ARCHIVE PAGE 48 - April 2008
Previous posts that appeared on the front page of comic book brain.com
Nick Cardy Batman Page
Nick Cardy always had a emphasis on body weigh, usually by using strong shadow areas to define shape. This page is from a 1970 issue of the DC Comics book The Brave and the Bold. Issue 390.
More Nick Cardy Artwork
Issue #1 of Wonder Woman, Summer 1942
Iron Man and Gwyneth Paltrow
More Iron Man
Sheldon Moldoff Batman Sept 1961, #142
More Sheldon Moldoff
Klaatu Barada Nikto
Still image form the classic Michael Rennie The Day the Earth Stood Still
Internet to become obsolete
Some news sure to make Hollywood execs and music company bosses even more unhappy:
"...The internet could soon be made obsolete. The scientists who pioneered it have now built a lightning-fast replacement capable of downloading entire feature films within seconds.
At speeds about 10,000 times faster than a typical broadband connection, “the grid” will be able to send the entire Rolling Stones back catalogue from Britain to Japan in less than two seconds.
The latest spin-off from Cern, the particle physics centre that created the web, the grid could also provide the kind of power needed to transmit holographic images; allow instant online gaming with hundreds of thousands of players; and offer high-definition video telephony for the price of a local call.
David Britton, professor of physics at Glasgow University and a leading figure in the grid project, believes grid technologies could “revolutionise” society. “With this kind of computing power, future generations will have the ability to collaborate and communicate in ways older people like me cannot even imagine,” he said.
The power of the grid will become apparent this summer after what scientists at Cern have termed their “red button” day - the switching-on of the Large Hadron Collider (LHC), the new particle accelerator built to probe the origin of the universe."
Complete article by Jonathan Leake from the Times UK Online here.
The Large Hadron Collider (LHC) is being built in a circular tunnel that is buried around 50 to 175 meters underground. The tunnel is 27 meters in circumference. It straddles the Swiss and French borders on the outskirts of Geneva. A film strip about the collider which is termed as a "matter penetrator" (and even a time machine reconstructing creation) is at brightcove.com here.
Exit question: What can you do with hyper-speeds like this? Content delivery suddenly becomes super-effecient, and large screen TVs become computer monitors that much easier. Entire bank systems can have their records stolen in a matter of minutes. You can juggle endless number of online streams and inputs from just about every device that can carry a wireless connection - - monitor your home, turn the air conditioning on and off from a remote place, etc. A doctor in London can direct and see multiple operations by video probe in the most distant places of world. Piracy goes to heights not yet experienced. Spam email will multiply like never before as spammers hijack huge data streams. The security business booms.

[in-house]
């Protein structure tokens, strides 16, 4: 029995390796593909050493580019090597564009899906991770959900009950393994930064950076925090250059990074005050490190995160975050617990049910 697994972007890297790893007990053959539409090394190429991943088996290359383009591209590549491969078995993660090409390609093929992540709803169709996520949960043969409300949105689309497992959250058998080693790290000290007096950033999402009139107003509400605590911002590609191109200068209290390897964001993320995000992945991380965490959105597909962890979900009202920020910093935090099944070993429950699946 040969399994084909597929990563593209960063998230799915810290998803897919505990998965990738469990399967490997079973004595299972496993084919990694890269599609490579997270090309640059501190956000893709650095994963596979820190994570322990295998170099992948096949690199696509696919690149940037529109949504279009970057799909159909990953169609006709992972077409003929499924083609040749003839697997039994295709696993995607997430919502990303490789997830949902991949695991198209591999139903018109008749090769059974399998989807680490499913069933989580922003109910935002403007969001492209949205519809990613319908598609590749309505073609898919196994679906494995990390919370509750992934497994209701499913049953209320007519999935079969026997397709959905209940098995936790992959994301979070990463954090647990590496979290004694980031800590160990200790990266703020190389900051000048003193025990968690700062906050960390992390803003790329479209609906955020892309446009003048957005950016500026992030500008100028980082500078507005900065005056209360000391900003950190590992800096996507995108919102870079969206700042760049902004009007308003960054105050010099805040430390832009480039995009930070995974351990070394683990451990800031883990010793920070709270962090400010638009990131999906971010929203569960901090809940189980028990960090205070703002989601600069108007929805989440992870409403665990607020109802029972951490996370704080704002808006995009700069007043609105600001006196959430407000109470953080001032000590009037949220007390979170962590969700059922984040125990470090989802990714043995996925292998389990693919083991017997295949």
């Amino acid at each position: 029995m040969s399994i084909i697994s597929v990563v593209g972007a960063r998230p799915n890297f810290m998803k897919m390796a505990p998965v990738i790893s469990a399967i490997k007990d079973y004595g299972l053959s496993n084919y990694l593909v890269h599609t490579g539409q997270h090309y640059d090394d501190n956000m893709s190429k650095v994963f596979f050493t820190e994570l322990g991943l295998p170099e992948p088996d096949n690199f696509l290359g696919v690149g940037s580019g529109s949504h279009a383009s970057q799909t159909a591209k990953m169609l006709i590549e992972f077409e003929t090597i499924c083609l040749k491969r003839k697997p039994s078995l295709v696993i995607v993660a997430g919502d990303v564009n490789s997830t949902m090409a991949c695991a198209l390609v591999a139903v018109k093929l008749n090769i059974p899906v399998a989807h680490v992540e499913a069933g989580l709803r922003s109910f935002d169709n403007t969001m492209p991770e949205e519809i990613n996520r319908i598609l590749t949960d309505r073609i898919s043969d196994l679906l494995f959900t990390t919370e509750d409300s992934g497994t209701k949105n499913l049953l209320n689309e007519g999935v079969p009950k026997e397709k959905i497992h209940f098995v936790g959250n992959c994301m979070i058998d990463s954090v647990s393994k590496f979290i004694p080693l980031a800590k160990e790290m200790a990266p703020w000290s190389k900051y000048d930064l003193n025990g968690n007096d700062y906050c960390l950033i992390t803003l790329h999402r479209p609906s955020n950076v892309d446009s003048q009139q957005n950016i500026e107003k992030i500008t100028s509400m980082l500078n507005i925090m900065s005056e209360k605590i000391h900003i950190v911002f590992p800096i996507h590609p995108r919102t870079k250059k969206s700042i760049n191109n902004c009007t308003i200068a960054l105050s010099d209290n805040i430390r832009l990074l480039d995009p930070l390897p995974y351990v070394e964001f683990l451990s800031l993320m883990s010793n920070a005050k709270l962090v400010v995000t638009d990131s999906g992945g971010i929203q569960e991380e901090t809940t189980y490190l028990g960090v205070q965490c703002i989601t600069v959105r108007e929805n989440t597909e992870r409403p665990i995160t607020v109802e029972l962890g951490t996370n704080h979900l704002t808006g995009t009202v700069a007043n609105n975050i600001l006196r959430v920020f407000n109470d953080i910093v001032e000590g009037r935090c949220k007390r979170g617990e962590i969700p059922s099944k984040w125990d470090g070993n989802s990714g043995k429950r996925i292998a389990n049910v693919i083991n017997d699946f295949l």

Adam West Batman
More Batman 1966
"...His race was like none before. It stood at a unique place in history. it joined the two halves of the world. Whitman's great vision culminates in his celebration of the spanning of our continent with rails, the closing of the gap between Europe and America with the transatlantic cable, and the opening of the Suez Canal. These completed the circle of which Columbus had drawn the first brave arc. More than commerce would flow along the new route that at last belted the whole wide earth. Why should not ideas as archaic as man himself immigrate along that line?
One reason Whitman is so interesting right now is that we do not yet know if that band around the earth is an umbilicus or a strangling cord. Albert Speer explained at Nuremburg that radio and telephone had amplified Hitler's scope and accelerated the implementation of his orders so far beyond any such power available to previous tyrants that we need a new kind of imagination to grasp how so much evil could have been done in those twelve infernal years. "
From the book Geography of the Imagination, by Guy Davenport. Page 72, essay titled "Whitman," book published originally in 1981.
Weird War 1974
Gerry Talaoc, Weird War #30. Seen whole page enlarged.
More Weird War Tales
Eartha Kitt - Catwoman
More Batman 1966 TV Show
Haspiel Archie Comics - The Fox
Lynda Carter & the Lasso of Truth
License to Kill James Bond
Original Page April 2008 | Updated May 2016